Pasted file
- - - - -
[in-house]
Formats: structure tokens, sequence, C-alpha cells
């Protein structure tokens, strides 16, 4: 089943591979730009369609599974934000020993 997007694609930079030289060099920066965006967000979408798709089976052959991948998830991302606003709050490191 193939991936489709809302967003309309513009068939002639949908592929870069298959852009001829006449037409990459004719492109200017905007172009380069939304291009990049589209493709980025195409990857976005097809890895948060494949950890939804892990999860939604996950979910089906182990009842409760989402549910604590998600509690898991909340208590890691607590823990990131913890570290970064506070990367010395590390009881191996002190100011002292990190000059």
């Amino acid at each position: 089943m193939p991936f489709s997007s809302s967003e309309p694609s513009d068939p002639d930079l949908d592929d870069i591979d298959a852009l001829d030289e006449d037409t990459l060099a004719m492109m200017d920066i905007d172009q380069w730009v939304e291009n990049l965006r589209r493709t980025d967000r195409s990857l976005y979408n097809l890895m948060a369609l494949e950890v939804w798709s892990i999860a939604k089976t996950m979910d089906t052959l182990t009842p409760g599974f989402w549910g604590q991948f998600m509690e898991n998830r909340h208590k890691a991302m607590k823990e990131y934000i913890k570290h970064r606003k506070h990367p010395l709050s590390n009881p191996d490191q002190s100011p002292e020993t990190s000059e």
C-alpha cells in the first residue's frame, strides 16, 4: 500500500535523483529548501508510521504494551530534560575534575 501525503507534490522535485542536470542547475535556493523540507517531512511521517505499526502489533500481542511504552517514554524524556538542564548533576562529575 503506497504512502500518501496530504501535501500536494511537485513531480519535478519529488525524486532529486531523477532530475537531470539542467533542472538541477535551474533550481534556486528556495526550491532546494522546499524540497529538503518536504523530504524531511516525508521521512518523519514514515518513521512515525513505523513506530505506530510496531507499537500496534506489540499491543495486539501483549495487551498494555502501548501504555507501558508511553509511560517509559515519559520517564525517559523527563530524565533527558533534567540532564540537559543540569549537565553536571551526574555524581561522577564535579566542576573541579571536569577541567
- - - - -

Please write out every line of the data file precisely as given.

[in-house]
Formats: structure tokens, sequence, C-alpha cells
């Protein structure tokens, strides 16, 4: 089943591979730009369609599974934000020993 997007694609930079030289060099920066965006967000979408798709089976052959991948998830991302606003709050490191 193939991936489709809302967003309309513009068939002639949908592929870069298959852009001829006449037409990459004719492109200017905007172009380069939304291009990049589209493709980025195409990857976005097809890895948060494949950890939804892990999860939604996950979910089906182990009842409760989402549910604590998600509690898991909340208590890691607590823990990131913890570290970064506070990367010395590390009881191996002190100011002292990190000059």
């Amino acid at each position: 089943m193939p991936f489709s997007s809302s967003e309309p694609s513009d068939p002639d930079l949908d592929d870069i591979d298959a852009l001829d030289e006449d037409t990459l060099a004719m492109m200017d920066i905007d172009q380069w730009v939304e291009n990049l965006r589209r493709t980025d967000r195409s990857l976005y979408n097809l890895m948060a369609l494949e950890v939804w798709s892990i999860a939604k089976t996950m979910d089906t052959l182990t009842p409760g599974f989402w549910g604590q991948f998600m509690e898991n998830r909340h208590k890691a991302m607590k823990e990131y934000i913890k570290h970064r606003k506070h990367p010395l709050s590390n009881p191996d490191q002190s100011p002292e020993t990190s000059e």
C-alpha cells in the first residue's frame, strides 16, 4: 500500500535523483529548501508510521504494551530534560575534575 501525503507534490522535485542536470542547475535556493523540507517531512511521517505499526502489533500481542511504552517514554524524556538542564548533576562529575 503506497504512502500518501496530504501535501500536494511537485513531480519535478519529488525524486532529486531523477532530475537531470539542467533542472538541477535551474533550481534556486528556495526550491532546494522546499524540497529538503518536504523530504524531511516525508521521512518523519514514515518513521512515525513505523513506530505506530510496531507499537500496534506489540499491543495486539501483549495487551498494555502501548501504555507501558508511553509511560517509559515519559520517564525517559523527563530524565533527558533534567540532564540537559543540569549537565553536571551526574555524581561522577564535579566542576573541579571536569577541567